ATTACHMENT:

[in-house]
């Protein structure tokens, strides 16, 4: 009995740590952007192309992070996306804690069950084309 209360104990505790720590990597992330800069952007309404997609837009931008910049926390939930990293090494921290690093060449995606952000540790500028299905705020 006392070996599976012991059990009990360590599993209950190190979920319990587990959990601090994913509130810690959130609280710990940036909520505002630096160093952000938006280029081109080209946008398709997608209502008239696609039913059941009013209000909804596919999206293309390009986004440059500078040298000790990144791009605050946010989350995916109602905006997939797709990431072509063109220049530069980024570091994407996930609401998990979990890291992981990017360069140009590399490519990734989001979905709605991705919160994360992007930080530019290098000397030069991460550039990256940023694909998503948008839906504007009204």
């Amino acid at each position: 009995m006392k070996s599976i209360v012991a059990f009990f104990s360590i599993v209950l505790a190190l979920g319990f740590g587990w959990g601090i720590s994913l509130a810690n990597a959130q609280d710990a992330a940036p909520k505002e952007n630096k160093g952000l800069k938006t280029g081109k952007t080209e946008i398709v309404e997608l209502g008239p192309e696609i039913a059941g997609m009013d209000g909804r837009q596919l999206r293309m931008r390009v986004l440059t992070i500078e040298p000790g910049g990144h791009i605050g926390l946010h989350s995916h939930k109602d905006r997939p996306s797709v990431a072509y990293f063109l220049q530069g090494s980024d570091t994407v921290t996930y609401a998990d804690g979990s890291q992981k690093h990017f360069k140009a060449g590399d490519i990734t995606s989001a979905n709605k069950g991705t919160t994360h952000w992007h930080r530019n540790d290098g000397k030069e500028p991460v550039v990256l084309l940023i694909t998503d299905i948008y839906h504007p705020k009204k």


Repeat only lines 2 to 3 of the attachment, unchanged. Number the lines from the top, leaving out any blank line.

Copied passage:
């Protein structure tokens, strides 16, 4: 009995740590952007192309992070996306804690069950084309 209360104990505790720590990597992330800069952007309404997609837009931008910049926390939930990293090494921290690093060449995606952000540790500028299905705020 006392070996599976012991059990009990360590599993209950190190979920319990587990959990601090994913509130810690959130609280710990940036909520505002630096160093952000938006280029081109080209946008398709997608209502008239696609039913059941009013209000909804596919999206293309390009986004440059500078040298000790990144791009605050946010989350995916109602905006997939797709990431072509063109220049530069980024570091994407996930609401998990979990890291992981990017360069140009590399490519990734989001979905709605991705919160994360992007930080530019290098000397030069991460550039990256940023694909998503948008839906504007009204």
């Amino acid at each position: 009995m006392k070996s599976i209360v012991a059990f009990f104990s360590i599993v209950l505790a190190l979920g319990f740590g587990w959990g601090i720590s994913l509130a810690n990597a959130q609280d710990a992330a940036p909520k505002e952007n630096k160093g952000l800069k938006t280029g081109k952007t080209e946008i398709v309404e997608l209502g008239p192309e696609i039913a059941g997609m009013d209000g909804r837009q596919l999206r293309m931008r390009v986004l440059t992070i500078e040298p000790g910049g990144h791009i605050g926390l946010h989350s995916h939930k109602d905006r997939p996306s797709v990431a072509y990293f063109l220049q530069g090494s980024d570091t994407v921290t996930y609401a998990d804690g979990s890291q992981k690093h990017f360069k140009a060449g590399d490519i990734t995606s989001a979905n709605k069950g991705t919160t994360h952000w992007h930080r530019n540790d290098g000397k030069e500028p991460v550039v990256l084309l940023i694909t998503d299905i948008y839906h504007p705020k009204k």